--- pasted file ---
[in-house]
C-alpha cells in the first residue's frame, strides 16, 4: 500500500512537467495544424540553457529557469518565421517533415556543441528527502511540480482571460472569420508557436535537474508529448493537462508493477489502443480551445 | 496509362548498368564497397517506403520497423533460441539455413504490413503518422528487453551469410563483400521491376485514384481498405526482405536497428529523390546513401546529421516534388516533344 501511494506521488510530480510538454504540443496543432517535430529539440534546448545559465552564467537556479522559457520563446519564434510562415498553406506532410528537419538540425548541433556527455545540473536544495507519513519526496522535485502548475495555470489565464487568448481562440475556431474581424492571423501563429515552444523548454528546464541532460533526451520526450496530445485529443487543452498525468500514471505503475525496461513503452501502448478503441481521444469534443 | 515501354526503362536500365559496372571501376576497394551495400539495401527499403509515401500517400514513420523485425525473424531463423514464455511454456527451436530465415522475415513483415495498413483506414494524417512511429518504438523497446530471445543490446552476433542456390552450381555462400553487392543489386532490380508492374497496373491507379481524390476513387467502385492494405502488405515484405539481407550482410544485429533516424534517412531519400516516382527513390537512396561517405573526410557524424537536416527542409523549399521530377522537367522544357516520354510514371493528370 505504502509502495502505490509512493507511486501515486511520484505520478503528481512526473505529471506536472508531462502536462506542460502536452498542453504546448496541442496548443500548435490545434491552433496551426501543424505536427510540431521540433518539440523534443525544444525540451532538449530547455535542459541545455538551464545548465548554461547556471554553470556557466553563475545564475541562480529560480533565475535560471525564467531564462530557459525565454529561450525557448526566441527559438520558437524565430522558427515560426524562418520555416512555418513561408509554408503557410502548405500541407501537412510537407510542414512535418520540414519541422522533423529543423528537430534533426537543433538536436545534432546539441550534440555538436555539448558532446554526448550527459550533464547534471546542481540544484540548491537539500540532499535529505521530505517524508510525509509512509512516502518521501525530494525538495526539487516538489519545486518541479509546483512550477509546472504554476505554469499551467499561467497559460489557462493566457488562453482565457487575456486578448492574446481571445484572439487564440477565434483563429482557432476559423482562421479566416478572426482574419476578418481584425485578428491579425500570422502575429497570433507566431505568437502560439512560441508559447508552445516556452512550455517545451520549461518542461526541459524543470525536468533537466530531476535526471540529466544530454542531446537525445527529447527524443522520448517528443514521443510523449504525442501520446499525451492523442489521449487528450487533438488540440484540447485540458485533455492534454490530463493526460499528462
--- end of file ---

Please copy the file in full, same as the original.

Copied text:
[in-house]
C-alpha cells in the first residue's frame, strides 16, 4: 500500500512537467495544424540553457529557469518565421517533415556543441528527502511540480482571460472569420508557436535537474508529448493537462508493477489502443480551445 | 496509362548498368564497397517506403520497423533460441539455413504490413503518422528487453551469410563483400521491376485514384481498405526482405536497428529523390546513401546529421516534388516533344 501511494506521488510530480510538454504540443496543432517535430529539440534546448545559465552564467537556479522559457520563446519564434510562415498553406506532410528537419538540425548541433556527455545540473536544495507519513519526496522535485502548475495555470489565464487568448481562440475556431474581424492571423501563429515552444523548454528546464541532460533526451520526450496530445485529443487543452498525468500514471505503475525496461513503452501502448478503441481521444469534443 | 515501354526503362536500365559496372571501376576497394551495400539495401527499403509515401500517400514513420523485425525473424531463423514464455511454456527451436530465415522475415513483415495498413483506414494524417512511429518504438523497446530471445543490446552476433542456390552450381555462400553487392543489386532490380508492374497496373491507379481524390476513387467502385492494405502488405515484405539481407550482410544485429533516424534517412531519400516516382527513390537512396561517405573526410557524424537536416527542409523549399521530377522537367522544357516520354510514371493528370 505504502509502495502505490509512493507511486501515486511520484505520478503528481512526473505529471506536472508531462502536462506542460502536452498542453504546448496541442496548443500548435490545434491552433496551426501543424505536427510540431521540433518539440523534443525544444525540451532538449530547455535542459541545455538551464545548465548554461547556471554553470556557466553563475545564475541562480529560480533565475535560471525564467531564462530557459525565454529561450525557448526566441527559438520558437524565430522558427515560426524562418520555416512555418513561408509554408503557410502548405500541407501537412510537407510542414512535418520540414519541422522533423529543423528537430534533426537543433538536436545534432546539441550534440555538436555539448558532446554526448550527459550533464547534471546542481540544484540548491537539500540532499535529505521530505517524508510525509509512509512516502518521501525530494525538495526539487516538489519545486518541479509546483512550477509546472504554476505554469499551467499561467497559460489557462493566457488562453482565457487575456486578448492574446481571445484572439487564440477565434483563429482557432476559423482562421479566416478572426482574419476578418481584425485578428491579425500570422502575429497570433507566431505568437502560439512560441508559447508552445516556452512550455517545451520549461518542461526541459524543470525536468533537466530531476535526471540529466544530454542531446537525445527529447527524443522520448517528443514521443510523449504525442501520446499525451492523442489521449487528450487533438488540440484540447485540458485533455492534454490530463493526460499528462